Corona Virus: What happened to studies in South Asia?

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In most parts of Europe, children have started going to school again. However, in many other countries of the world, due to restrictions of the corona virus, studies are still in schools.

We have reviewed the situation in India and its neighboring countries regarding schooling in South Asia. According to the United Nations (UN), about 60 crore children in this area have been affected by the lockdown.

Who is not going to the classroom?

When the restrictions of the corona virus were first introduced in March and April, the academic session started in most places in South Asia at that time.

Schools have been closed since then and schools are still closed on a large scale.

Currently:

In India, classrooms are largely closed. Education is going on online or through TV programs only. However, the government says that children from class 9 to 12 can go to school after September 21 on voluntary basis with the approval of their parents.

Bangladesh and Nepal have also pushed school closure and remote learning is being taken here too.

Schools were opened in Sri Lanka in August, but were closed again as cases grew.

Children will return to schools in Pakistan in a phased manner. With the fall in Corona cases, classes will start from September 15.

A teacher teaching children

Does everyone have internet?

Remote learning consists of either live online classes for children, or digital content is provided. This content can be used offline or online anytime.

However, many countries in South Asia lack reliable Internet infrastructure. Also, it is not possible for the poor to afford the Internet.

The UN says that at least 147 million children are not able to achieve online or remote learning.

Only 24 per cent of households in India have internet access. This has been revealed in a 2019 government survey.

In rural areas of India this figure further decreases. Only 4 percent of the households in these places have internet.

Bangladesh has better connectivity than India. It is estimated that 60 percent of children in Bangladesh can study online. However, the quality of broadband internet here is often quite poor.

Basic equipment is also lacking in many schools.

Nepal’s recent economic survey says that less than 30 percent of the nearly 30,000 government schools have computer facilities. Also, only 12 percent of schools are able to conduct online learning.

Some countries have taken recourse to television and radio due to lack of Internet-enabled devices or broadband connection.

These platforms have access to a large segment of the population.

Government TV Doordarshan of India shows educational programs on its channels daily.

Bangladesh’s official broadcaster Sangsad Television also shows recorded content on its channels.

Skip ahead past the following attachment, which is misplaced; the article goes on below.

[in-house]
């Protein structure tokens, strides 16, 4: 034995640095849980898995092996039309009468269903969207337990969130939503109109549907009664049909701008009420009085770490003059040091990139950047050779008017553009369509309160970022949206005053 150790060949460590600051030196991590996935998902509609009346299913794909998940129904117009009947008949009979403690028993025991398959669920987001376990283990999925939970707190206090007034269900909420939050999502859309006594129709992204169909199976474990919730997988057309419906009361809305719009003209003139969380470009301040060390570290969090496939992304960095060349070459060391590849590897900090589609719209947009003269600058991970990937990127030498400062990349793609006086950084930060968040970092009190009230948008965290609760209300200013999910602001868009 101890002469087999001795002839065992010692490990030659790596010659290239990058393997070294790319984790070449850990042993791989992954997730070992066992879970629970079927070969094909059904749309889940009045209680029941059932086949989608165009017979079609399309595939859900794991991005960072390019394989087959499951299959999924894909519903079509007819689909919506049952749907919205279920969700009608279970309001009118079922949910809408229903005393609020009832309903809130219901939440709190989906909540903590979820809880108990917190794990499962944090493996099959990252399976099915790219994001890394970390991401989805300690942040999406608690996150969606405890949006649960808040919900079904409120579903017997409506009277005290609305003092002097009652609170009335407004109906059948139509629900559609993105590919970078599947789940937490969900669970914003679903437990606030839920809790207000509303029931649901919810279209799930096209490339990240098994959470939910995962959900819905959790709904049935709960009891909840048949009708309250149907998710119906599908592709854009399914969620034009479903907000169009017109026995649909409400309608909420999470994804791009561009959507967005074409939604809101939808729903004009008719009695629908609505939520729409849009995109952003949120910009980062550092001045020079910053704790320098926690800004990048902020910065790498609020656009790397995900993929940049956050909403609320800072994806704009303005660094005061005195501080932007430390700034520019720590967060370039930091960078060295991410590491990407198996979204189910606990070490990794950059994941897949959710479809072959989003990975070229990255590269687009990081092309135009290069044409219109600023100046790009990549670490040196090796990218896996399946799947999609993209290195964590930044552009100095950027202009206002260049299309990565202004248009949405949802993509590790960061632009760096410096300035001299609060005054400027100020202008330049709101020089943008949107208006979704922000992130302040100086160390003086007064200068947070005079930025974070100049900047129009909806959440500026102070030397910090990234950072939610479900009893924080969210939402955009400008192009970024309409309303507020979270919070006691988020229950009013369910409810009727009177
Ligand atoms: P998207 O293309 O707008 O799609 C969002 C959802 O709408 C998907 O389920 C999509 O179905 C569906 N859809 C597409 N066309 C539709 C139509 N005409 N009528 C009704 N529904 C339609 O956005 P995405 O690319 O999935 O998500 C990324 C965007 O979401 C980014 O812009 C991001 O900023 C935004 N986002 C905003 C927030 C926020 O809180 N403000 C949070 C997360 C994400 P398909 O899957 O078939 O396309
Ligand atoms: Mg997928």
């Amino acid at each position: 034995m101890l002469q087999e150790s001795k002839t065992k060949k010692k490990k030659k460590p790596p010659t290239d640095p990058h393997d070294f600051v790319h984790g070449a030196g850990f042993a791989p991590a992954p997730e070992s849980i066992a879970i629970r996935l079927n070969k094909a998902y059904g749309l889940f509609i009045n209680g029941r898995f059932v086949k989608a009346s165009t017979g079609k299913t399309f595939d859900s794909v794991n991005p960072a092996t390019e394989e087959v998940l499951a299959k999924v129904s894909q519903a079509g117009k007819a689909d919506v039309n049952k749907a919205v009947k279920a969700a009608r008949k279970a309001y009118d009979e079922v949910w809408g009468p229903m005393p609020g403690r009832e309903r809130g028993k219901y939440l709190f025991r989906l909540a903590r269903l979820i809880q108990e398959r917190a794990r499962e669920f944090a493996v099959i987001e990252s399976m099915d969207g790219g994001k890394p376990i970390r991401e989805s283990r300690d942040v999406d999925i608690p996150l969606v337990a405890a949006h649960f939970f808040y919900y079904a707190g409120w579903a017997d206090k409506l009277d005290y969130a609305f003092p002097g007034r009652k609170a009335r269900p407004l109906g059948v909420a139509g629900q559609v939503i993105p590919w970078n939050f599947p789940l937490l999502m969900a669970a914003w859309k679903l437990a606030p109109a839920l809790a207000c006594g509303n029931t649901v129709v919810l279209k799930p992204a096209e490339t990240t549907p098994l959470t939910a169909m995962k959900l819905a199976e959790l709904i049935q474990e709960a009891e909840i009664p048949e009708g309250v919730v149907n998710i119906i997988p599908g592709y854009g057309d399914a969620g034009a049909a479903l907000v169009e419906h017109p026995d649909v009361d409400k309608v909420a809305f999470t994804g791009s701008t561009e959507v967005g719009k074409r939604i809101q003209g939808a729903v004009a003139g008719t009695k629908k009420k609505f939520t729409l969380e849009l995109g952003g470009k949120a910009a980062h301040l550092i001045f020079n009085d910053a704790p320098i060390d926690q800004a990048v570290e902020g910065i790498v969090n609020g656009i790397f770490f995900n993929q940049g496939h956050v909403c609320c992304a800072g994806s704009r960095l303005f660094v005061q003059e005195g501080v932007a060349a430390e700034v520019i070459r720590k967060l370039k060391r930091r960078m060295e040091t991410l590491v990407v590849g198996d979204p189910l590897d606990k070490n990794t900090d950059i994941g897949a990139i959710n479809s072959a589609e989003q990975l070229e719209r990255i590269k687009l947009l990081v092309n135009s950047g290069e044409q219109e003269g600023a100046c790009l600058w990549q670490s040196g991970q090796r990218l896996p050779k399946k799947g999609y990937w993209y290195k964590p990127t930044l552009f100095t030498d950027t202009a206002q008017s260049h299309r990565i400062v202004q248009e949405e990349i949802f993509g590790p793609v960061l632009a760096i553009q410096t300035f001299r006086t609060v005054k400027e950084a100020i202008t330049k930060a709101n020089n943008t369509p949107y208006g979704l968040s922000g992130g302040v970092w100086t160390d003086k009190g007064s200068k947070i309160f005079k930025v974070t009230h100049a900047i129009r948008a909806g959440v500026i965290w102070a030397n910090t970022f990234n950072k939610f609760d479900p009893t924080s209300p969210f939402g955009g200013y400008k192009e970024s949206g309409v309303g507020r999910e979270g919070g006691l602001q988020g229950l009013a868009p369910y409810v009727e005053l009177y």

UNICEF’s South Asia director Jean Goe said, “These are among the most successful methods. They have access to a large population of children.”

Nepal has adopted a similar approach, but less than half of the families here have cable TV.

Risk of infection in opening school

Schools have been opened in Sri Lanka. Joseph Stalin, general secretary of the Ceylon Teachers Union, says, “There is no social distance to be followed and it is mandatory to wear masks only in some schools.”

They say, “Basic safety measures are difficult to implement because no special funding has been released.”

The All Pakistan Private Schools Federation has opposed the opening of schools in September. It says that they need government funding to implement testing and corona virus protection guidelines.

Similar concerns remain about starting classes in schools in India too.

Preeti Mahara of Child Rights and You told the BBC, “With the opening of schools, parents, transport, teachers and other service providers will also start working and this will increase people’s activities.”

Due to being closed for a long time, a lot of financial difficulty has arisen in front of these private schools.

More than 100 private schools are being sold in Bangladesh. The owner of one such school in Dhaka, Takbir Ahmed said, “I have borrowed money to pay salaries and rent.”

Many charity organizations have also tried to help such schools.

Dr. Rukmini Banerjee of the First Education Foundation in India says, “State governments and schools are trying to connect with every child who has at least one mobile phone in their family.”

In some cases, the children have even cut their names from the school as the authorities failed to contact them for studies.

Gene Go of UNICEF says that this could lead to a sharp increase in dropout rates in schools.

“In terms of previous cases of school closures in Ebola and other emergent situations, this can prove to be very harmful in terms of learning,” says Go.

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